Aug 3, 2012

How to take stock of your innovation successes

Innovation is a bit like gambling, but smart gamblers develop strategies that make their bets more likely to pay off, writes Caspar van Rijnbach. The key to making innovation less risky is to establish systems for measuring innovation success, and being clear about what, where, when and how you're planning to gauge your success or failure, Van Rijnbach argues. Coutesy of (Sweden):

To innovate is to generate results in the short, medium and long term for the organization. Building corporate internal and external capabilities is key, but focus on results will need to be an important guideline. Bringing high impact new technologies, product and services and business models to the market is the key to making your innovation investments worthwhile.

The pressure to measure the results of innovation is gaining ground, but has been a challenge for many innovation managers. To get past this challenge, Caspar van Rijnbach suggests using the six W’s to define the right measurements for you.

Defining the right indicators and measurement for Research, Development and Innovation has been a long time challenge for companies, since:
  • Innovation is more difficult to measure: how much did this technological innovation really contribute to this new product or process?
  • Sometimes it’s not that concrete: what does it mean when you conclude a study and choose the best technology?
  • It takes longer before the end result can be measured: some research can take 10-15 years before real results take effect.
Not too many companies have been able to tackle the innovation measurement question yet, although some, such as P&G, Philips and Natura are consistently reporting on them. Yet, measuring R&D and Innovation results is becoming highly necessary and required by shareholders, since R&D investments can be very large, especially in industries like pharma and software and shareholders are eager for return on their investments.

Although investments in R&D are sometimes equivalent to betting, bets need to be managed well to improve the chances of a positive result, as one can see at the world championship of poker. To be able to define or improve your measurement “results,” I suggest applying the 6Ws (5Ws and an H) to your innovation measurement:

1. “WHO” do you measure for”? Which stakeholder in your innovation investments are interested in understanding the results of the investments? Is it yourself? The CEO of the company? Your internal or external clients? Your shareholders? Society? The government?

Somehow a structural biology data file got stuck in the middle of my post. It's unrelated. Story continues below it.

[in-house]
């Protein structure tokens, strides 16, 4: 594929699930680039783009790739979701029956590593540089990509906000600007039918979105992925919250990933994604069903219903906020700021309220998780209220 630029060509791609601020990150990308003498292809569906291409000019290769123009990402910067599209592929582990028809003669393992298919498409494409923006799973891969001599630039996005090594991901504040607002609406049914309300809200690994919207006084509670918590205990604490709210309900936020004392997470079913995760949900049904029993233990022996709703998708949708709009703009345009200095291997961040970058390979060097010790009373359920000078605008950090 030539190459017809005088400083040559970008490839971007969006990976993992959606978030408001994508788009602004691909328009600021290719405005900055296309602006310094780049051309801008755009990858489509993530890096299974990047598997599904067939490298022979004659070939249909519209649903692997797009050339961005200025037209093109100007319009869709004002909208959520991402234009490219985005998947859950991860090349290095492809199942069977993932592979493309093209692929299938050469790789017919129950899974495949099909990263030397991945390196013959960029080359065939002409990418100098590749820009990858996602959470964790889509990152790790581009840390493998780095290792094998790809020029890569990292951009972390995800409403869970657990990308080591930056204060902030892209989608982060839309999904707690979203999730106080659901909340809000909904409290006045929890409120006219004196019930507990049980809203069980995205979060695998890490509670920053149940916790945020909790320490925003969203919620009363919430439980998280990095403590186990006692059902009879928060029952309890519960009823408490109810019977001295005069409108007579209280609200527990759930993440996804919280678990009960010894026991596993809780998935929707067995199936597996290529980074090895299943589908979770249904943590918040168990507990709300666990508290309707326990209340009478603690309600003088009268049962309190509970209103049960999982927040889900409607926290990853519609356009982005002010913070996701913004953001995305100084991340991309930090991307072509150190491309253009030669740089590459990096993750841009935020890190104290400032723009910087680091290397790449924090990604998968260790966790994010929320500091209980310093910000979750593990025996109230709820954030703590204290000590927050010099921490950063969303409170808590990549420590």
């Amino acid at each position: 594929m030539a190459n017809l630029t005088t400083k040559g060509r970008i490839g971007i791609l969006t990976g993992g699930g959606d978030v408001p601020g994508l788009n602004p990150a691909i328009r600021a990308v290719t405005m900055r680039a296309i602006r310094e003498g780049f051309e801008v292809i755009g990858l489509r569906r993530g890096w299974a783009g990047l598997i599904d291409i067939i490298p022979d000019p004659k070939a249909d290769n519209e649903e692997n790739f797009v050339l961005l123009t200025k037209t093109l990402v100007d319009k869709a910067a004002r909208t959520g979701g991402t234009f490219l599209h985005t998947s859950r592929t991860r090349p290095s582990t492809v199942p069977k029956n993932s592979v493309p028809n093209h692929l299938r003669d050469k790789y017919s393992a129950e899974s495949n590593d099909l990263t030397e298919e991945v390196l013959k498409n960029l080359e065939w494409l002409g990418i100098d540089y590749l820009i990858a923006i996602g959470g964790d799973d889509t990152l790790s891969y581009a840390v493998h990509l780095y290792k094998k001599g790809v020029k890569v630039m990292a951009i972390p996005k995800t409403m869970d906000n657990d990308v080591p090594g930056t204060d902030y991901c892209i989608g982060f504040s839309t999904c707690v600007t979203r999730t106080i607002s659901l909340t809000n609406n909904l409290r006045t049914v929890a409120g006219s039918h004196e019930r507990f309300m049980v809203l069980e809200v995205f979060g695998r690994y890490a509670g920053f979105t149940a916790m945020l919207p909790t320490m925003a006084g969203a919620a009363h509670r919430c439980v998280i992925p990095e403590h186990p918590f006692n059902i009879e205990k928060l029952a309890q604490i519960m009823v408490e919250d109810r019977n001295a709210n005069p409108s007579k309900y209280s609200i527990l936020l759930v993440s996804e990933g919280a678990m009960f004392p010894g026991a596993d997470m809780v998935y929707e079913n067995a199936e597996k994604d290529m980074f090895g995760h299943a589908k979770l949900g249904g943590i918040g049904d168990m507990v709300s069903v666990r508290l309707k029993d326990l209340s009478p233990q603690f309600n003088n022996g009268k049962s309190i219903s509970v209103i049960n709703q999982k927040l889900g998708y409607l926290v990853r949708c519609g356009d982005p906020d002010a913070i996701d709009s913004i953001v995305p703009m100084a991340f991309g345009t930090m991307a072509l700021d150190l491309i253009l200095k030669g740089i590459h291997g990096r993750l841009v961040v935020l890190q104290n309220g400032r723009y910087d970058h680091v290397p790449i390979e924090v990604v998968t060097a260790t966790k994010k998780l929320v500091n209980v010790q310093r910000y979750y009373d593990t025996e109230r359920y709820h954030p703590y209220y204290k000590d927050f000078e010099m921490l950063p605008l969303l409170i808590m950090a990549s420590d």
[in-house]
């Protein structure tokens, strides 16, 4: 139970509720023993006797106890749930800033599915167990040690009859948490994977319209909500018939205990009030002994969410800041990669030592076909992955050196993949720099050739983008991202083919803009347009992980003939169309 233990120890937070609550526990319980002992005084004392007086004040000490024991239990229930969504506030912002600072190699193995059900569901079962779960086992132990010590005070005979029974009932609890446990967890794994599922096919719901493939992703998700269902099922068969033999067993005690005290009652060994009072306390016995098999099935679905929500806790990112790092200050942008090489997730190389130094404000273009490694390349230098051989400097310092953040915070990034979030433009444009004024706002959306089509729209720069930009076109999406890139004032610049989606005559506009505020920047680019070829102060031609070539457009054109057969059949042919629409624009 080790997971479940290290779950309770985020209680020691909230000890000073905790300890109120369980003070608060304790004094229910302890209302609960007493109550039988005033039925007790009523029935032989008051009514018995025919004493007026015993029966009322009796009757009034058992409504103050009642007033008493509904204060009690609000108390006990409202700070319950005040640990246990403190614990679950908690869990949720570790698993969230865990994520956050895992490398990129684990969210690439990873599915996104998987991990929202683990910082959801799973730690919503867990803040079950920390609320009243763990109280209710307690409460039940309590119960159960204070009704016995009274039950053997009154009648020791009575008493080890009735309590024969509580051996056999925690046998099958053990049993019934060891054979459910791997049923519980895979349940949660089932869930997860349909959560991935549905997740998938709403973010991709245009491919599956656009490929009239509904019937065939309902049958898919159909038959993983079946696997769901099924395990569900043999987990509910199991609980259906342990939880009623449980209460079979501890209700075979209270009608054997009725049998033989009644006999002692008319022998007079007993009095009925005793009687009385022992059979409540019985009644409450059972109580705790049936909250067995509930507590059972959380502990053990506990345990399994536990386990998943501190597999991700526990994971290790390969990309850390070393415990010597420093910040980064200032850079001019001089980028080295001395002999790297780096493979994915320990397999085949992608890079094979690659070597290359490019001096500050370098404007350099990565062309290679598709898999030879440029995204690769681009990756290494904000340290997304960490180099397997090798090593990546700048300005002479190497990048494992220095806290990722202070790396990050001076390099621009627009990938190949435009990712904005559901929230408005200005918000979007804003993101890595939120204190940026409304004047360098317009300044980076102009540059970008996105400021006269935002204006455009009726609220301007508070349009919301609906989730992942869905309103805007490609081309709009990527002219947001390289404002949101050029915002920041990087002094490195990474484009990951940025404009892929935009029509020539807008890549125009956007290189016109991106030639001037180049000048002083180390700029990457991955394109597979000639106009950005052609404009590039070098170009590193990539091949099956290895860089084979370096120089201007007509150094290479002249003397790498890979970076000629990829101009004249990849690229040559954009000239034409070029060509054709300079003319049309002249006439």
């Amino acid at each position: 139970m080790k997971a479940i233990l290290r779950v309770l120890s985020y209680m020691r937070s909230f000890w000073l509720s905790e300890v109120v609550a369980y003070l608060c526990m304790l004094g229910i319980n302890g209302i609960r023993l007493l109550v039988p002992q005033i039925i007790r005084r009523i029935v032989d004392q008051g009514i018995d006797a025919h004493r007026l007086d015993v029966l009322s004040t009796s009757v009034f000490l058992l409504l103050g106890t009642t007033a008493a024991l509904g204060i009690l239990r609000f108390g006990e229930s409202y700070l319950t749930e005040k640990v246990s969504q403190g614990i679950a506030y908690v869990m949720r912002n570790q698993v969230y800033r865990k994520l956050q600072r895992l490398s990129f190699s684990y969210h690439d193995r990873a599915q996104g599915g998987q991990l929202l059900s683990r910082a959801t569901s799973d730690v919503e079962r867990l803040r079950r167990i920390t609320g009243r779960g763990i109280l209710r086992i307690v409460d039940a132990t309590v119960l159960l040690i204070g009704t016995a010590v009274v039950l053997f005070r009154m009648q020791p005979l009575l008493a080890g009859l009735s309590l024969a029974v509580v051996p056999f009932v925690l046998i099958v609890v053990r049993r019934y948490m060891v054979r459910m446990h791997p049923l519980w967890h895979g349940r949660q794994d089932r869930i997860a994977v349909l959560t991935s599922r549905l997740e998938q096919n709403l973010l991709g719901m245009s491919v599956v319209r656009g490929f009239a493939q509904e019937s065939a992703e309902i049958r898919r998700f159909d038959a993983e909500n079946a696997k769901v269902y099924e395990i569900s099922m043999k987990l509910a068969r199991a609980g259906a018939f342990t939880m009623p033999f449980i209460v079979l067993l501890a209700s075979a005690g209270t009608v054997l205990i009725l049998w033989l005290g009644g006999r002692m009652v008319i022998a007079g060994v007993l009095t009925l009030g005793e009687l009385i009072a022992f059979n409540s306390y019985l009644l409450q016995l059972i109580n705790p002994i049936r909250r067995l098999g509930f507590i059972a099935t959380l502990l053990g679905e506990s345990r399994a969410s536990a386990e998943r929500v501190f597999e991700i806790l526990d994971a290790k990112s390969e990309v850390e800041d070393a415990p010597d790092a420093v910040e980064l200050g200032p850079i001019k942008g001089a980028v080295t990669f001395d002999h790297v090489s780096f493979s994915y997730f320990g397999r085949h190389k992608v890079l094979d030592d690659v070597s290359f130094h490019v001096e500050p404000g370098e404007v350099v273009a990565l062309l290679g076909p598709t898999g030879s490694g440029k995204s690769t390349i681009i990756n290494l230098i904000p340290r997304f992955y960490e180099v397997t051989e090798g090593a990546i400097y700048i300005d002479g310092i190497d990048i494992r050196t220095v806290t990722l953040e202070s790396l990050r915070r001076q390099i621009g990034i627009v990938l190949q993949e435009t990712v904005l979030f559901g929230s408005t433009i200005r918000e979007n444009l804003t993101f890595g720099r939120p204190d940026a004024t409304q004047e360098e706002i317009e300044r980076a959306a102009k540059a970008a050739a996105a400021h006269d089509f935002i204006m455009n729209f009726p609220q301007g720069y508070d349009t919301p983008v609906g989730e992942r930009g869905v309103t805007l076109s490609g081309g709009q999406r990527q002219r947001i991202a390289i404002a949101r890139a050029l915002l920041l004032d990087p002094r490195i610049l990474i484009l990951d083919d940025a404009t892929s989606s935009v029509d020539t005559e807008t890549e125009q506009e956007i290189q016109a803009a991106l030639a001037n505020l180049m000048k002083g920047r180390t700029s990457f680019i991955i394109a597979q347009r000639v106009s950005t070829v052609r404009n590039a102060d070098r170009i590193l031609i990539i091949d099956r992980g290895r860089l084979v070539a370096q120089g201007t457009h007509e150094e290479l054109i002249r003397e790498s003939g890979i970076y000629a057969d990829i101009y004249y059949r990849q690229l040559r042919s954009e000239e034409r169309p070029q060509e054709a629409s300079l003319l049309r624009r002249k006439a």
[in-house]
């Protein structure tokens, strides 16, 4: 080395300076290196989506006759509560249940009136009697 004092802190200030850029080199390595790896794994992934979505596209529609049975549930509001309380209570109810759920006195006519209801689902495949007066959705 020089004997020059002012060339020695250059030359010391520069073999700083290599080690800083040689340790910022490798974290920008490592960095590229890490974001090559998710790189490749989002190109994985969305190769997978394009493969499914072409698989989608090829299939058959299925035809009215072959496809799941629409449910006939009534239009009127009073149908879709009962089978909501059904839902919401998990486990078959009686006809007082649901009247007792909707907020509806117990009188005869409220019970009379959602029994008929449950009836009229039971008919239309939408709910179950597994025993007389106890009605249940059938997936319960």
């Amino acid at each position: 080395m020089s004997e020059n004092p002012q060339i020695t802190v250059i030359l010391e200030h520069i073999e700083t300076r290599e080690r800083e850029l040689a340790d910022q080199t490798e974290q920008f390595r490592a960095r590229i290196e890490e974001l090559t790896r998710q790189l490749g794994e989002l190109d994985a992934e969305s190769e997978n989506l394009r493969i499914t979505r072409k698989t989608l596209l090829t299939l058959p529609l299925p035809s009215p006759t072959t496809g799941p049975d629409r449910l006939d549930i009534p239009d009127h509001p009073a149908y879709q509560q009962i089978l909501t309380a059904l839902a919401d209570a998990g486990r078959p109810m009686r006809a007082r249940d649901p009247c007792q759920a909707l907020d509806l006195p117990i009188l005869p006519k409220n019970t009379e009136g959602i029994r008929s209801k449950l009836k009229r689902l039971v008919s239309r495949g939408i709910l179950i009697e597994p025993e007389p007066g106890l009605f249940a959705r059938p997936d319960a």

Defining who you need or want to report to is fundamental in defining the right indicators. You need to understand who the clients of your innovation efforts are and what their needs are. While a shareholder wants to understand the return on innovation investments, the business manager wants to know what you can contribute to his short and medium term business results.

2. “WHY” do you measure? Do you need to improve communication with your stakeholders? Do you need to better understand why certain projects fail? Do you need to improve the distribution of your investments between high and low risk projects? Do you need to evaluate the contribution of your innovation partners? Do you want to evaluate your staff for their yearly bonus? All of them are important questions when defining your indicators.

3. “WHAT” do you want to measure? Do you measure output, input or process efficiency and/or effectiveness? Do you want to measure individual projects or the overall innovation portfolio? Do you measure financial impact only? Knowledge generation? Avoided Cost? What does a good result mean to you? The answers to these questions will be highly influenced by the definition of your Who’s and Why’s and are highly needed to understand and communicate the different aspects of your innovation efforts and results.

4. “WHERE” do you measure? Do you need to measure Research or Development projects or Commercialization and Implementation efforts? They are different types of animals. The first has to focus on contribution to knowledge and decision making, while the second needs to be measured as a project and the third on its effectiveness in really contributing to business.

5. “WHEN” do you measure? Do you measure at the beginning, middle, end of the project or years after the end of a project? For example, at the beginning you will have potential contribution to company results, while years after you should have better understanding of the real contribution. Also, do you measure per calendar year or more frequently?

6. “HOW” do you measure? Do you measure mathematically, based on peer review, on customer satisfaction? This is probably the most complicated question, since it’s not only difficult to define, it also ends up generating controversy and has those involved change their behavior. For example, when one of your indicators is the number of new products launched in the last three years, managers will make sure that their product somehow fits the definition.